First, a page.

What is Vitamin D?

Vitamin D3 has recently become a popular supplement, second only to multivitamins among Americans. Bio-Tech’s vitamin D has been endorsed by prestigious organizations such as Grassroots Health and The Vitamin D council, as well as being used for numerous studies across the nation. Bio-Tech M&D carries vitamin D3 in strengths of 2,000 IU [D3-2], 5,000 IU [D3-5], and 10,000 IU [D3-K2] for daily use, Bio-Tech M&D also carries the only vitamin D formula endorsed by the Vitamin D Council, our D3Plus. But just want is the “sunshine” vitamin and why should it become a part of your daily routine?

Vitamin D is a fat-soluble vitamin known primarily for its role in bone health and in calcium and phosphate balance in the body, though new research is constantly revealing new benefits and uses within the human body. It is distributed as a dietary supplement in two forms, ergocalciferol (D2) and cholecalciferol (D3). While ergocalciferol is plant derived and less bioavailable, cholecalciferol is the form of vitamin D produced in human skin when exposed to sunlight, its more in the human body when taken as a supplement (1,2,3) and what Bio-Tech M&D uses in our supplements.

Vitamin Dis passively absorbed in the lower part of the small intestine, and though many believe taking the supplement with meals containing fat increases its absorption, studies have shown that is not always the case. In general, it does not matter WHEN you take Vitamin D, but rather that you take enough.

Vitamin D Deficiency

As mentioned above, sunlight stimulates the production of vitamin D within the body, and in an ideal world, this would be enough. In our ever-changing culture the individual’s exposure to sunlight is becoming increasingly insufficient, whether through more sedentary indoor based lifestyles or worsening air conditions. This leads to an increase of vitamin D deficiency, with more than three million cases in the United States per year. Other factors affecting the production of vitamin D are the time of day, location, skin color, and certain medications that interfere with its absorption and utilization in the body. The most commonly seen diseases of severe vitamin D deficiency are osteomalacia and rickets, though a growing body of evidence suggest a myriad of additional resulting health concerns. The Vitamin D Council defines vitamin D deficiency, or hypovitaminosis D, as having a serum level less than 30 ng/mL, and vitamin D insufficiency as less than 40 ng/mL.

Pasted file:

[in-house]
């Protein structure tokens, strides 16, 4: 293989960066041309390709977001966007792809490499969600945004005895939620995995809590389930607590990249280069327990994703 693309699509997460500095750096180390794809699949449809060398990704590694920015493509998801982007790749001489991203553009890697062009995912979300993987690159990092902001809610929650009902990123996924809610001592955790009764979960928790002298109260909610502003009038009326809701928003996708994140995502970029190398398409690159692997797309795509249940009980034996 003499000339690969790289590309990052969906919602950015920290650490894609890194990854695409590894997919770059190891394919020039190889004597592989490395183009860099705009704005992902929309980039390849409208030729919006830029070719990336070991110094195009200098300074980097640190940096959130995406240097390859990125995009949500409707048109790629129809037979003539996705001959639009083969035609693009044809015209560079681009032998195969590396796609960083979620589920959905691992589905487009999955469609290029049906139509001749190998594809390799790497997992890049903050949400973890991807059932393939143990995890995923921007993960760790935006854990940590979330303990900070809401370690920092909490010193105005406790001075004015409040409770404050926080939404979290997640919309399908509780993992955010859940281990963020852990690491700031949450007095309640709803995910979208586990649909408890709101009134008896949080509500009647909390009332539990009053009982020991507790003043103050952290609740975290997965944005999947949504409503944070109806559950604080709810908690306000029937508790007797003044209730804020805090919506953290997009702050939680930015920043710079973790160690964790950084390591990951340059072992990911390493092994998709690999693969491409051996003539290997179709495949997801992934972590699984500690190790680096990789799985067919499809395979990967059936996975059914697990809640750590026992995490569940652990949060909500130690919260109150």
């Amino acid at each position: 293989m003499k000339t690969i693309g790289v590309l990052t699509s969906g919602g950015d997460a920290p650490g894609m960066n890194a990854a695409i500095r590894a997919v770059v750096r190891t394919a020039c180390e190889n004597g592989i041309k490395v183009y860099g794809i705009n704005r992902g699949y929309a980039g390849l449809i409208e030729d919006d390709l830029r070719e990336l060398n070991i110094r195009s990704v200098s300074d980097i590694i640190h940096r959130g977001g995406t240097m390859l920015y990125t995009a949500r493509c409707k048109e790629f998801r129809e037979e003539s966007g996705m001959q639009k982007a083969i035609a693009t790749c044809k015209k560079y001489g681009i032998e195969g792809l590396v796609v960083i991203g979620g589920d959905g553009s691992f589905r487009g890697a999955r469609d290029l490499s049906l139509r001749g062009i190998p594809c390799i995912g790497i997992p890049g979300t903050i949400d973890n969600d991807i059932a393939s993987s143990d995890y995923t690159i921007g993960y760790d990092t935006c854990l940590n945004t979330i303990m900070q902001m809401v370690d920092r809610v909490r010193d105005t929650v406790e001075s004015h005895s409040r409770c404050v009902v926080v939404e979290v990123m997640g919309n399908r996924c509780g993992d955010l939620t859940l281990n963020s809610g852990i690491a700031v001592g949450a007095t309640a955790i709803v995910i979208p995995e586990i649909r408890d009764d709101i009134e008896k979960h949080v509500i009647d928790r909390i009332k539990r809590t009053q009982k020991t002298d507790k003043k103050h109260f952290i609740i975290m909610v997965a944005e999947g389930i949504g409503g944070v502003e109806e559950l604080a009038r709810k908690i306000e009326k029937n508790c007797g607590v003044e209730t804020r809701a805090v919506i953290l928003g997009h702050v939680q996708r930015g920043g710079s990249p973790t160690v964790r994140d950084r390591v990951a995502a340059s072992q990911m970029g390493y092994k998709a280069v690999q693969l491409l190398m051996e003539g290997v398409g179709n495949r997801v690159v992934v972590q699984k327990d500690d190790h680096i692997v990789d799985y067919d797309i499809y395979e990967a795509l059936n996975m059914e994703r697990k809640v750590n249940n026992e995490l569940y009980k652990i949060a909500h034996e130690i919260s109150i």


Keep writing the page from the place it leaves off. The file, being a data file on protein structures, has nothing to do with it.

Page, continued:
Risk Factors for Vitamin D Deficiency

According to the NIH Office of Dietary Supplements

  • Breastfed Infants
  • Older Adults
  • Limited Sun Exposure
  • Dark Skin
  • Inflammatory bowel disease and other conditions causing fat malabsorption
  • Obesity
  • Gastric Bypass surgery

Vitamin D and Heart Health